We’ve been home from china for
six almost twelve weeks now. (I started this post at six weeks home but couldn’t bring myself to finish putting my thoughts down until now.) I honestly didn’t expect to go this long before writing another post but up until now I really haven’t had the opportunity to sit down and gather my thoughts and write… ok maybe I have but I’ve been indulging in my favorite pastime… reading. Let’s just call it maternity leave, lol!
In addition to adjusting to life as a family of five over the past twelve weeks we also moved into our house… seven days after being back in country! It was crazy and looking back I’m not sure how we did it but it was better than letting Judah adjust to our apartment and then uprooting him and moving into a house a month or two after returning home.
As much as I know you would all love to see pics of Whistle Haven I know you would much rather hear about Judah. Besides at this point the house isn’t exactly ready for pics. We still have construction workers coming by on a regular basis and moving boxes scattered all around. It’s beginning to look like we live there though and it certainly feels like home now.
So Let’s Talk About Judah
Noah for females in Hebrew means “motion”, Esther means “star”, and
Judah means “to praise”.
Both girls have certainly lived up to the meaning of their names and I don’t expect Judah to be any different. My heart and prayer is for Judah’s life to bring praise to God but I’ve realized over the past twelve weeks that to truly do that I must share where he’s coming from. So that as he overcomes hurdles and learns to work around barriers you will see the need to praise God for all the work that he is doing in and through Judah’s life. I will be the first to tell you that God has taught me so much already through Judah. Adoption is by far one of the toughest things (both times) that I have ever done in my life but also (both times) one of the ways that as I look back at my faith I can see the biggest growth and the times when I have clung to the scriptures and the love of God most.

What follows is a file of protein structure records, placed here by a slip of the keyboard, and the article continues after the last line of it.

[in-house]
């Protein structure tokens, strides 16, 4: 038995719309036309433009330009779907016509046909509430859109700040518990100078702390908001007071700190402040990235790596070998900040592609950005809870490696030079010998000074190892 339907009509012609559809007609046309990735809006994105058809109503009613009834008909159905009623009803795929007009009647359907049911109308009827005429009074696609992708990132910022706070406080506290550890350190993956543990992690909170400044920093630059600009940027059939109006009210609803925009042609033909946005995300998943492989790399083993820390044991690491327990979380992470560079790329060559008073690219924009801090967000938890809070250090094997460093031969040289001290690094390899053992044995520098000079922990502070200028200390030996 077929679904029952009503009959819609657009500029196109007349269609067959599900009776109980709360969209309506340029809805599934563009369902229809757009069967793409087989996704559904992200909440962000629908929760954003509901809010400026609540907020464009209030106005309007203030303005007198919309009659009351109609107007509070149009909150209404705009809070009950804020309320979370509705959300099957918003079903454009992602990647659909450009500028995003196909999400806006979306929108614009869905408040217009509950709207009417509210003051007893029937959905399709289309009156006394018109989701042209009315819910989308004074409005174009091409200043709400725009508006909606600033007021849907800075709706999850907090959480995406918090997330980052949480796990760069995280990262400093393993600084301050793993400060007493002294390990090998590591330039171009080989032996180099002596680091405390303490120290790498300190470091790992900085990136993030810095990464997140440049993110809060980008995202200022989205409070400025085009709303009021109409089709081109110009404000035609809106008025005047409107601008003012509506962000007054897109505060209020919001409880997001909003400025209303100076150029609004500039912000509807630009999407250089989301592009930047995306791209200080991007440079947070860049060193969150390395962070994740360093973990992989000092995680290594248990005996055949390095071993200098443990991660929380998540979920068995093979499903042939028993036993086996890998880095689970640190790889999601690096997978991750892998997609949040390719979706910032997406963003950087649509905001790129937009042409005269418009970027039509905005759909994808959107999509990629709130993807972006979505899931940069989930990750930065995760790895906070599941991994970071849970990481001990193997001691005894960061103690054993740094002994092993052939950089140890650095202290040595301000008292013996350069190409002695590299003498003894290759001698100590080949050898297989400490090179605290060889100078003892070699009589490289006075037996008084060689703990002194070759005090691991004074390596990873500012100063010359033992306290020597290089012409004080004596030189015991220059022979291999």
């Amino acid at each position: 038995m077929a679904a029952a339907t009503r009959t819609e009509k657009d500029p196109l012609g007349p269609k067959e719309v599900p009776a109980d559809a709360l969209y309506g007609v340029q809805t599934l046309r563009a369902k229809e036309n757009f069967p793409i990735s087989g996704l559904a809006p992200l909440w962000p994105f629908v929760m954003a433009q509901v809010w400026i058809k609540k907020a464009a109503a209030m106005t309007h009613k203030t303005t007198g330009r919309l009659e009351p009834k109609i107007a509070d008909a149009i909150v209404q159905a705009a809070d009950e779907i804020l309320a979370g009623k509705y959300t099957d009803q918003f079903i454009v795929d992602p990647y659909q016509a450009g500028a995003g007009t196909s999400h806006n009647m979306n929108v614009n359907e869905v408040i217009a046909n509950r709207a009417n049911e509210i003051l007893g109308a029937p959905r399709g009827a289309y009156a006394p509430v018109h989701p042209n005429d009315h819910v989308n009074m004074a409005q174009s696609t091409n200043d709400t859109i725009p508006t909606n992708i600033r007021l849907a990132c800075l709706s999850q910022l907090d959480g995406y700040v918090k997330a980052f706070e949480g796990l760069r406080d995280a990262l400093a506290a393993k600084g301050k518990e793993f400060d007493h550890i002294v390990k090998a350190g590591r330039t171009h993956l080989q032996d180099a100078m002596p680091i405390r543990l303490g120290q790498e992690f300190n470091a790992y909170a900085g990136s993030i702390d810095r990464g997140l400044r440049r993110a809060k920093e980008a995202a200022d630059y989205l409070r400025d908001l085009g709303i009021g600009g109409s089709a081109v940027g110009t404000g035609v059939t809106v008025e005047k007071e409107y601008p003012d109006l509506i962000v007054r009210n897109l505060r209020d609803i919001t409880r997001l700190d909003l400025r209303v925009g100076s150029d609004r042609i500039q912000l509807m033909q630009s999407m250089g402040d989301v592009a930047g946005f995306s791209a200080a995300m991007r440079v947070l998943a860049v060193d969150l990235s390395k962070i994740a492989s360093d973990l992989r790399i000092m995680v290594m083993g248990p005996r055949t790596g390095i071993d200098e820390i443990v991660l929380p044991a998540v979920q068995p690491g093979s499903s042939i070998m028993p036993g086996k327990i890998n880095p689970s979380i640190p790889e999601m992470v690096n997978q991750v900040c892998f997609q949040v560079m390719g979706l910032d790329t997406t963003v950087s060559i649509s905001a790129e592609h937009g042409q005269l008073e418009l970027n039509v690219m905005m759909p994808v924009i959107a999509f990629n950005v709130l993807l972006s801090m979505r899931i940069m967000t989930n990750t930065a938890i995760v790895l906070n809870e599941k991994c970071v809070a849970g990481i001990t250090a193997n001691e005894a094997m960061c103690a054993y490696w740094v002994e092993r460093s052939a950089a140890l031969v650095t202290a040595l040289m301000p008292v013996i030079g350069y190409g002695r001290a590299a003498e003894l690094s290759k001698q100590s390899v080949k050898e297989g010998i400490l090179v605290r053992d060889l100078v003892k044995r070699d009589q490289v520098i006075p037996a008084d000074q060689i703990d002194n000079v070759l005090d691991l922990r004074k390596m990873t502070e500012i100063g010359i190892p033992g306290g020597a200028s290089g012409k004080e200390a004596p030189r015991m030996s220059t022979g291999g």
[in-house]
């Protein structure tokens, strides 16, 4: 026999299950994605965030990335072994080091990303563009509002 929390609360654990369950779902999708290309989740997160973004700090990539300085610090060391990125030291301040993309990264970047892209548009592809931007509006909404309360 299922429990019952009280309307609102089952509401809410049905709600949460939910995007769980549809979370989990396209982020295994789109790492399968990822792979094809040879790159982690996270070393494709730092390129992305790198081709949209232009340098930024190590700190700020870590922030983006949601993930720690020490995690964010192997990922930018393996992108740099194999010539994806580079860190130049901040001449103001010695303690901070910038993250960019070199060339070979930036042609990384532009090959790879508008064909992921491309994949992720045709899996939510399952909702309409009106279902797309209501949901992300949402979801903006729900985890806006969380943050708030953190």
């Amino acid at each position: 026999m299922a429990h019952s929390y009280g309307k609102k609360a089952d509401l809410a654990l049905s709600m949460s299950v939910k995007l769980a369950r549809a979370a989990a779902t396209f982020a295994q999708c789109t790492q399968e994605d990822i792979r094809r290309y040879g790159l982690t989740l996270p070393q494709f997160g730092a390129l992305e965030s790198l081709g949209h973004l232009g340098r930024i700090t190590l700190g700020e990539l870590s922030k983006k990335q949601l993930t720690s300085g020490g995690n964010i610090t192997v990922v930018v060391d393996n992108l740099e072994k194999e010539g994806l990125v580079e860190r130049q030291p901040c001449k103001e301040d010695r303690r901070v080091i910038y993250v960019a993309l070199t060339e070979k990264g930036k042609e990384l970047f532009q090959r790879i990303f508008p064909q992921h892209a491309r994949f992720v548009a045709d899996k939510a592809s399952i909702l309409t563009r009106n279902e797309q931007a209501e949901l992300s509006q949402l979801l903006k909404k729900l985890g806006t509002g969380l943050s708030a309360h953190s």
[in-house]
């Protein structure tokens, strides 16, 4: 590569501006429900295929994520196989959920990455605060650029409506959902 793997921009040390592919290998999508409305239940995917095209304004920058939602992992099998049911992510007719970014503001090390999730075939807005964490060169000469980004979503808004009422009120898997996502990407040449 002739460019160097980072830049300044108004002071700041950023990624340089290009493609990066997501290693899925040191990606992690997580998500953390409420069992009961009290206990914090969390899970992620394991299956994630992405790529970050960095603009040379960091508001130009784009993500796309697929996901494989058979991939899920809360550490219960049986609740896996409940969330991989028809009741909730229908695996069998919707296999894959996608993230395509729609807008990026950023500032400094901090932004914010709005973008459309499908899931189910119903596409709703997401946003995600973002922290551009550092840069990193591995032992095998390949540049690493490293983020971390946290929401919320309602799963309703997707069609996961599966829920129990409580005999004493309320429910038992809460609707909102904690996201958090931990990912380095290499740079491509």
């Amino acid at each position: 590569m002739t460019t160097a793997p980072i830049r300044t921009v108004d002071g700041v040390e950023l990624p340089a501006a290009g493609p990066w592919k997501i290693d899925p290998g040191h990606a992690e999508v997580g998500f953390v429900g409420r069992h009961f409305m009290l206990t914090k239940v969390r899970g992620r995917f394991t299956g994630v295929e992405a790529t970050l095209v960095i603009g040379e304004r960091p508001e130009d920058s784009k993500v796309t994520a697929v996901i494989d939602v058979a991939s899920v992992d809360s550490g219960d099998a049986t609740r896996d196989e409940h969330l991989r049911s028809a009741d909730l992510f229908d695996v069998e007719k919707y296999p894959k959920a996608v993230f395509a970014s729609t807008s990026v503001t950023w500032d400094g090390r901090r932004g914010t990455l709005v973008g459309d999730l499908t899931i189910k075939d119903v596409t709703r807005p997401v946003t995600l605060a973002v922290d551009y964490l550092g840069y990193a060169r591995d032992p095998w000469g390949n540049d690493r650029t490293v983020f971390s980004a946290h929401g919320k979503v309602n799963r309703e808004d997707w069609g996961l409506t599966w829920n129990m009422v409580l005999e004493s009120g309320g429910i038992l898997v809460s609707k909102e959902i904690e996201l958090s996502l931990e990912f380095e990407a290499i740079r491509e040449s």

Adoption is tough. As hard as it is for the parents it in no way compares to how difficult it is for the child. In Judah’s case it has been pure terror and it completely traumatized him for the first eight weeks at home. Suddenly everything he knew was ripped out from underneath him and he had no idea why. The only thing that soothed him was Michael Luke and me holding him WHILE walking. If we stopped even for a minute it was more than he could bear. He would almost immediately start biting his thumb and crying. I don’t mean sucking his thumb like some babies do I mean physically biting. Biting to the point that his thumb was calloused from biting it so much. In China his nanny told me that he bit his thumb to tell people he was hungry. I haven’t seen him do that since coming home because I don’t let that sweet boy go hungry but he does bite it when he becomes uncomfortable or is trying to go to sleep. I can happily share that he doesn’t bite his thumb as much now. About four weeks ago he started tolerating me holding him while standing still and he doesn’t bite his thumb near as much when trying to go to sleep. In fact sometimes he just accepts that it is bed time and rolls over and goes to sleep. I am thankful that during this exhausting and tough time of Judah adjusting he doesn’t tolerate his stroller and car seat. So let’s just say we may or may not have driven lots of miles out of our way just to remain in the car and we may or may not have wandered aimlessly around the malls and parks just to fill our time. It worked though and we are seeing light on the other end of the tunnel now.